Doug Kirkpatrick: Well, Rick, I wanted to ask you some questions for our self-management newsletter Synaptein. It comes out twice a year. We always love to do interviews like this with like-minded people because it’s fascinating to find out how people find us and interact with self-management and what their stories are. So I appreciate very much your spending a little time this morning.
Rick Lewis: It’s my pleasure. I’m as fascinated as you are by the diverse backgrounds of those I’ve met at SMI.
Doug Kirkpatrick: Absolutely. Yeah, the diversity is quite amazing. So, Rick, why don’t you just tell us your story in a nutshell and describe what you do and how you came to be doing it.
Rick Lewis: Wow! Story in a nutshell! There’s a challenge. [Chuckle]
Doug Kirkpatrick: We love challenges here at SMI.
Rick Lewis: [Chuckle] Obviously, any person’s story could be told from many different angles. I’ve always had an interest in making some kind of significant impact on others. And I remember as a kid my first experiences of that were just making people laugh, at first just with my own family and then doing public theatre and performance. Something was very compelling to me about being able to watch other people transform from one state to another; that is, from straight-faced and serious to feeling delight and feeling engaged and having fun.
I don’t know where that impulse came from or why it was so interesting to me, but it’s been there as far as I can remember. So that’s the root of everything significant that’s happened for me in terms of work — this desire and interest in seeing people move from one mood into another; one place to another; one perspective to another, and that the new place be characterized by a brighter energy and greater sense of possibility.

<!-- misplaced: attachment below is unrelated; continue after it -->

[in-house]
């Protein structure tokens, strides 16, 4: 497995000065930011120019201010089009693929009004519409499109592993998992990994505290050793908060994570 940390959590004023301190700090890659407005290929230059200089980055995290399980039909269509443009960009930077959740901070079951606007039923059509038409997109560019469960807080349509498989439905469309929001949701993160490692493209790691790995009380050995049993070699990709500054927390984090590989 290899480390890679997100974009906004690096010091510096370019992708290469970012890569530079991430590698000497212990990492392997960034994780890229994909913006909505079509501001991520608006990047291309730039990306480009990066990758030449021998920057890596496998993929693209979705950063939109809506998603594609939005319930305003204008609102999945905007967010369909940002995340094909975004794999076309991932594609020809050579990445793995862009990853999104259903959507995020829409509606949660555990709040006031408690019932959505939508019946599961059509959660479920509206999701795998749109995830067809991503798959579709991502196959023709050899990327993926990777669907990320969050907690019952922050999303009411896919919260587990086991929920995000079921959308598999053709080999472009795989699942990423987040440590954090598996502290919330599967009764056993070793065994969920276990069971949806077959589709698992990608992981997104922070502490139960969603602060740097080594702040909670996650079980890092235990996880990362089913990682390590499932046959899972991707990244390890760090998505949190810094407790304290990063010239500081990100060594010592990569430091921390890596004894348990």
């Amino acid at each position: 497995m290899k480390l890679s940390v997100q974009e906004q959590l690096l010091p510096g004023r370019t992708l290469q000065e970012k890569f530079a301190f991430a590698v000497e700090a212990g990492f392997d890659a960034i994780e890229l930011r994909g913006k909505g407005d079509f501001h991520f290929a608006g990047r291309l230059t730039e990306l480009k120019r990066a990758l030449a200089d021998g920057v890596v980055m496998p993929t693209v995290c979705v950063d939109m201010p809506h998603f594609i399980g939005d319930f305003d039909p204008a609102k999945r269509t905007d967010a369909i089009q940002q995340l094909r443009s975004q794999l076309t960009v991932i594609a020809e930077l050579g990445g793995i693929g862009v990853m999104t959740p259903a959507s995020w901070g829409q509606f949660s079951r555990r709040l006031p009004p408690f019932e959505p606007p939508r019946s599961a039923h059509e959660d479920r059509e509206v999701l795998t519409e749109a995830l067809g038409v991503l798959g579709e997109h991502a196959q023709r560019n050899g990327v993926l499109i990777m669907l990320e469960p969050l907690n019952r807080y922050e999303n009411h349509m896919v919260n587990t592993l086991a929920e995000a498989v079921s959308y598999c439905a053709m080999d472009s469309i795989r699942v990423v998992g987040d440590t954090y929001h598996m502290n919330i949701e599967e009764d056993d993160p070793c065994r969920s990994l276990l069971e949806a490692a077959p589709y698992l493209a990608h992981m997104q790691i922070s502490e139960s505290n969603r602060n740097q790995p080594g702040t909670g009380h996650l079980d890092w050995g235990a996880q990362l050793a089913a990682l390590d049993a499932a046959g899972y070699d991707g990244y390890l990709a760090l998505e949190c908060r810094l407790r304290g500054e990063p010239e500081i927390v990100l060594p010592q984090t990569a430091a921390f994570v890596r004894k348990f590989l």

Whatever brings people to life and makes them curious and engaged with their present circumstances is what interests me. My work life is focused around the question, “What can I make up today that’s going to help this happen for people?”
Doug Kirkpatrick: Okay.
Rick Lewis: Do you want to ask more questions to guide me through process here?
Doug Kirkpatrick: Sure, sure, sure!
Rick Lewis: Otherwise I’m just going to ramble on and your audience will think, “How is a guy who is so self-involved going to help people?”
Doug Kirkpatrick: Of course, of course. No problem! So what rule have you broken today so far?
Rick Lewis: Oh, that’s a great question! (Pause while thinking.) Instead of going right into work today I stayed and had breakfast with my son, he’s three years old, and I’m currently showing him how to get a spoon in his mouth without winding up getting cereal and milk completely down the front side of him.
So in order to do that, in order to have leverage to be able to give a person you care about some information that’s going to be useful to them, you can’t just jump right in and say “Hey, that’s not right – let me show you how to do this!”
There’s a process of coming up alongside such a person first and getting the connection. I was actually just reviewing some of the past SMI newsletters. One of the articles in there that really intrigued me was about this idea that self-management flourishes in a context of friendship.
One of the rules I name in my 7 Rules You Were Born to Break book is a rule called, “Stay in Control.” This rule has conditioned us to basically manipulate or boss people around in order to get things to happen, versus building relationship as the foundation for what’s necessary for change. So if there’s any rule I’ve broken so far today it was taking the time to establish a connection with my child prior to providing direction.
And that translates across the board of course to leadership, whether someone is a CEO or a street performer like me. Unless you have the connection there first, to try to direct people in the absence of that connection can be pretty fruitless.
So that’s about the only rule I think I’ve been grappling with so far today. But with kids that’s a constant one.
Doug Kirkpatrick: Yeah, that’s a great story. And actually I really wanted to get to that question of leadership – natural leadership based on relationship and how it relates to self-management. And you took care of the segue for me, so I appreciate that. You made my job easier.